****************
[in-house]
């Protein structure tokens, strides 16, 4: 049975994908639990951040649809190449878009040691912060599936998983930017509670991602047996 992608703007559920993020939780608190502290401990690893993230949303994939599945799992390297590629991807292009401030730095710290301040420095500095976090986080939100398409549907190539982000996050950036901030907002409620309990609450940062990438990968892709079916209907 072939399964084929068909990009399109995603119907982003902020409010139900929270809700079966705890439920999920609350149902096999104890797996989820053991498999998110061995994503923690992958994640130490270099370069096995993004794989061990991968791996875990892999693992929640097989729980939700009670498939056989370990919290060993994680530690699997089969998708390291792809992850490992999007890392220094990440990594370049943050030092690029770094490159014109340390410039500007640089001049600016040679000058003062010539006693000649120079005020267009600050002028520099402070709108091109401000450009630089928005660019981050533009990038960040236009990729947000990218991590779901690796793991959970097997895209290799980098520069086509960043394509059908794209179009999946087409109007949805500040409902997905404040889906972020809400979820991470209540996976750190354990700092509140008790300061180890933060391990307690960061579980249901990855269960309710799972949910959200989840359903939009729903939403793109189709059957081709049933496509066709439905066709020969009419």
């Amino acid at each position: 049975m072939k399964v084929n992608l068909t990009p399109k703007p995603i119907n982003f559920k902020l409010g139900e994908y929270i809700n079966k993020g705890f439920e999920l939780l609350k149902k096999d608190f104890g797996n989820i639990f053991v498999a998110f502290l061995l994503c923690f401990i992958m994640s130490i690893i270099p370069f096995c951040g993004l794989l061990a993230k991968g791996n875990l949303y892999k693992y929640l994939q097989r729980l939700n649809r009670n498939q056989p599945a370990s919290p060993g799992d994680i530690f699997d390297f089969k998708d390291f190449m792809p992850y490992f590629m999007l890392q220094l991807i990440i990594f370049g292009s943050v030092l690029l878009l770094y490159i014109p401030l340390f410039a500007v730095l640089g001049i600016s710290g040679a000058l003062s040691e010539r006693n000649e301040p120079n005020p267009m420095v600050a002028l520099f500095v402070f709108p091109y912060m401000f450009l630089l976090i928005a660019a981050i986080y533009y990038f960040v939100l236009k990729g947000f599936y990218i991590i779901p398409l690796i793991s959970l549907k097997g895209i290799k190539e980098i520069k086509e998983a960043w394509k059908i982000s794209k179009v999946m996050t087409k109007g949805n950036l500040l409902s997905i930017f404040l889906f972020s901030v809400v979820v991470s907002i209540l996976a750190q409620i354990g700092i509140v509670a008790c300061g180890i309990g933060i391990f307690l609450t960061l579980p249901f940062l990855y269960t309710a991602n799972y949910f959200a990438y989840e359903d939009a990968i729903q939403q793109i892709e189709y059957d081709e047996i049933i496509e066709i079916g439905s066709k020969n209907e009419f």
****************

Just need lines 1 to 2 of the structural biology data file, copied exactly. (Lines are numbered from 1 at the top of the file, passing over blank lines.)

[in-house]
């Protein structure tokens, strides 16, 4: 049975994908639990951040649809190449878009040691912060599936998983930017509670991602047996 992608703007559920993020939780608190502290401990690893993230949303994939599945799992390297590629991807292009401030730095710290301040420095500095976090986080939100398409549907190539982000996050950036901030907002409620309990609450940062990438990968892709079916209907 072939399964084929068909990009399109995603119907982003902020409010139900929270809700079966705890439920999920609350149902096999104890797996989820053991498999998110061995994503923690992958994640130490270099370069096995993004794989061990991968791996875990892999693992929640097989729980939700009670498939056989370990919290060993994680530690699997089969998708390291792809992850490992999007890392220094990440990594370049943050030092690029770094490159014109340390410039500007640089001049600016040679000058003062010539006693000649120079005020267009600050002028520099402070709108091109401000450009630089928005660019981050533009990038960040236009990729947000990218991590779901690796793991959970097997895209290799980098520069086509960043394509059908794209179009999946087409109007949805500040409902997905404040889906972020809400979820991470209540996976750190354990700092509140008790300061180890933060391990307690960061579980249901990855269960309710799972949910959200989840359903939009729903939403793109189709059957081709049933496509066709439905066709020969009419």